Marketing Strategy of The Eastman Kodak Company

In the early and mid-nineties, Kodak grew as a company and started developing new and improved models of their cameras. They developed the ‘Kodacolor range’ which included motion picture films, camera and projectors. These were sold at affordable prices. They also provided cameras to the U.S. Government for aerial photography during the First World War
They didn’t stop there. They then introduced the ‘Instamatic camera’ which revolutionized the way people used cameras. It became a household item for amateur photographers because of its versatility and affordability.
Today, however, the iconic brand is on its knees. This is because of the digital age. Kodak was slow in adapting to new-age digital technology, unlike the predecessors who were drivers of technology in the industry with their wide array of innovative patents.
Where did Kodak go wrong? Well, there’s a couple of contributing factors. First off, Kodak used a high-velocity revenue model which entailed making profits off complimentary products to their cameras, i.e. the reel used by the camera. Their strategy was typically to sell cameras at a low cost, and let the film reel fuel its growth and profits. This meant the business was heavily dependant on this particular rigid model.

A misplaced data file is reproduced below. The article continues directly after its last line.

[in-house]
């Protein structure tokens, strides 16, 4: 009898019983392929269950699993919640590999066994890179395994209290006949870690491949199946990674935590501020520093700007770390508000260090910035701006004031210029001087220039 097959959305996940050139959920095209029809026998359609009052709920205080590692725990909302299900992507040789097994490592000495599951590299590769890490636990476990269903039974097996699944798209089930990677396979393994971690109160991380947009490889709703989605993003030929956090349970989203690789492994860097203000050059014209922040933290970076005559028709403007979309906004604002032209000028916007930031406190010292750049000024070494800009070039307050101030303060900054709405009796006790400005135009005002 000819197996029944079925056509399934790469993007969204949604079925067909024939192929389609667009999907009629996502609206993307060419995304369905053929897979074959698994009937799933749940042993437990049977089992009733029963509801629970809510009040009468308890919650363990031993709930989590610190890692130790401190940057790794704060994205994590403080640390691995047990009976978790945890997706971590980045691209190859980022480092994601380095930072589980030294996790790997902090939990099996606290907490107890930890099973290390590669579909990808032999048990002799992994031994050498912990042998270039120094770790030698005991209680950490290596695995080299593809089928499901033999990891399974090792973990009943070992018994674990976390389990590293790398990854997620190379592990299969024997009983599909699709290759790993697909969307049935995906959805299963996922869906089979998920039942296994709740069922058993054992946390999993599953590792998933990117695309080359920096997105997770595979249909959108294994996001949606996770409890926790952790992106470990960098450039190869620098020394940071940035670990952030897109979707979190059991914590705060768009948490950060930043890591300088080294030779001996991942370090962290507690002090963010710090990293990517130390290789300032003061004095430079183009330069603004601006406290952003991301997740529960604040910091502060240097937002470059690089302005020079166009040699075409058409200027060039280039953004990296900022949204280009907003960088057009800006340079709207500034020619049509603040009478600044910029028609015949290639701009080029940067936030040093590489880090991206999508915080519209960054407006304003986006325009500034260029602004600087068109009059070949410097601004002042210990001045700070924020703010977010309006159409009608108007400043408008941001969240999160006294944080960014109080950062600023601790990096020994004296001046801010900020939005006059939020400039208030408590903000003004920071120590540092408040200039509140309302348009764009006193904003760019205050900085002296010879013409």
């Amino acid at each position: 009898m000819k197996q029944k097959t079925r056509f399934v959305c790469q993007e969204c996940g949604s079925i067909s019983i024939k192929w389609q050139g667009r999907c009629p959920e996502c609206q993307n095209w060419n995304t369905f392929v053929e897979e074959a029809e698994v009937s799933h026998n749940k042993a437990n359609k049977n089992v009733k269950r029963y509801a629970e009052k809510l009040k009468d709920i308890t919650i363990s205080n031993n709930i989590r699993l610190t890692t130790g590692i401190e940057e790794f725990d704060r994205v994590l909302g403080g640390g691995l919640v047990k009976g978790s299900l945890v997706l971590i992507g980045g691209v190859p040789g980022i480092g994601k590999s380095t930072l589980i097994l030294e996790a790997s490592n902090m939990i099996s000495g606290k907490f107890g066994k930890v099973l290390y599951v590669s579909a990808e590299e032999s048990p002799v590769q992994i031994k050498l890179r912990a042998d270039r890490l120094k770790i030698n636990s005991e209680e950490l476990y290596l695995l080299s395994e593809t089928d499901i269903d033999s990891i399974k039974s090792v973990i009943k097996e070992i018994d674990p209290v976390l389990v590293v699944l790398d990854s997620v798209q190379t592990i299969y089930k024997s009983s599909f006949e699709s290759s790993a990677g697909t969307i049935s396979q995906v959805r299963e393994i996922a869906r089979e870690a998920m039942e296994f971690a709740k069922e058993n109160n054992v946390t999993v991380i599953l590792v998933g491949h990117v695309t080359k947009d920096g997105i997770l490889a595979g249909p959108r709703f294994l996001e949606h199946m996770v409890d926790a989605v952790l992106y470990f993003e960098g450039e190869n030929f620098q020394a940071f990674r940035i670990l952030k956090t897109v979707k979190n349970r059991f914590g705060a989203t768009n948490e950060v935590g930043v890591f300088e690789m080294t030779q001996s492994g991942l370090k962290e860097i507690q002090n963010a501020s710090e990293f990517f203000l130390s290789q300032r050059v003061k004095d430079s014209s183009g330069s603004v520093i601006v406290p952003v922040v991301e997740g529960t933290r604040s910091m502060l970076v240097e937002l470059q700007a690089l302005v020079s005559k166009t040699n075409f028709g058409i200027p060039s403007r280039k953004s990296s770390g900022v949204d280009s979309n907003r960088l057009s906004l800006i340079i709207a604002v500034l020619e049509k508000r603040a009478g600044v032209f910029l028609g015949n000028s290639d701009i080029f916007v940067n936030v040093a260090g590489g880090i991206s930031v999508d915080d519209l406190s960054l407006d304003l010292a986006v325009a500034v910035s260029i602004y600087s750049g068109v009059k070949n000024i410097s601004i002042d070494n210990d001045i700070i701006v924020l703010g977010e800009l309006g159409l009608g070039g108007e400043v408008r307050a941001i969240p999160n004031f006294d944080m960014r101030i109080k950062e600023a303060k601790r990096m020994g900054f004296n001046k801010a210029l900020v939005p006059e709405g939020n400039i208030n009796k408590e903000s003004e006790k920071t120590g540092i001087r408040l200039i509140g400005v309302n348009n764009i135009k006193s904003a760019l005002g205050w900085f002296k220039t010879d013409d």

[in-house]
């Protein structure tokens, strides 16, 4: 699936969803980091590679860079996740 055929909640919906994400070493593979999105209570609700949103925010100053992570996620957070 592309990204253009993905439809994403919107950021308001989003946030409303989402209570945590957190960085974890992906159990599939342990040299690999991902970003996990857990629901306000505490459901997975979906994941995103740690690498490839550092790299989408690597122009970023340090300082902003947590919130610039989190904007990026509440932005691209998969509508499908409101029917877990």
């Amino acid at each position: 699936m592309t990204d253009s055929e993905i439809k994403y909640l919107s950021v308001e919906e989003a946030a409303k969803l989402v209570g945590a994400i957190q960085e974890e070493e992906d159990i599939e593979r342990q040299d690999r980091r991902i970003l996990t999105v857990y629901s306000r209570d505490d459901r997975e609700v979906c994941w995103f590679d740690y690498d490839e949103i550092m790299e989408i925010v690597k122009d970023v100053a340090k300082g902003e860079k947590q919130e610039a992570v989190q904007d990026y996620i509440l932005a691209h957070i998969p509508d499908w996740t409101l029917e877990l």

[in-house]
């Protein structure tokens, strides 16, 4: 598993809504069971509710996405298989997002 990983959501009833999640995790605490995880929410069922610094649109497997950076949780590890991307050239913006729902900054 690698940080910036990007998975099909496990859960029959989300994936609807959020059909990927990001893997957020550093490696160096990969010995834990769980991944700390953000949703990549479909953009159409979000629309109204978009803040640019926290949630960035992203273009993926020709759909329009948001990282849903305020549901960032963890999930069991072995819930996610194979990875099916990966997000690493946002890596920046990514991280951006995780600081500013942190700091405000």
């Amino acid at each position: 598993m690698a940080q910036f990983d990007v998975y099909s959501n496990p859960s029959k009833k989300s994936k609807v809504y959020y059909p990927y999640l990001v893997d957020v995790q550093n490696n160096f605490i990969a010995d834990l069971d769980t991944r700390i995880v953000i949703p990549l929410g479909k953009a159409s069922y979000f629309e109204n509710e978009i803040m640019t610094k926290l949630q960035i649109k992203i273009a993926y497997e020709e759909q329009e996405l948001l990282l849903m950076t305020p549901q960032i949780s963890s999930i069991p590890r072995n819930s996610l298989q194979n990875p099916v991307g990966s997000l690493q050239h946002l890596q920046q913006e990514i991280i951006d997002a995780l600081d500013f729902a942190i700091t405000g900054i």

Kodak was to pay the price for this rigidity soon enough. This came in the form of competition from overseas. The Japanese firm Fuji Film came into America and caught Kodak napping. They introduced reel that was one-fifth cheaper than Kodak’s offering. The result was devastating for Kodak, and even then their lack of market agility was evident by their slow reaction to the market.
Further proof of the business’ inability to adapt to changing technology in the industry came in the early eighties when Sony Corporation ushered in the digital age with the release of the ‘Mavica’, a filmless digital camera that displayed photos directly on the user’s television sets. Pictures could also be printed if desired.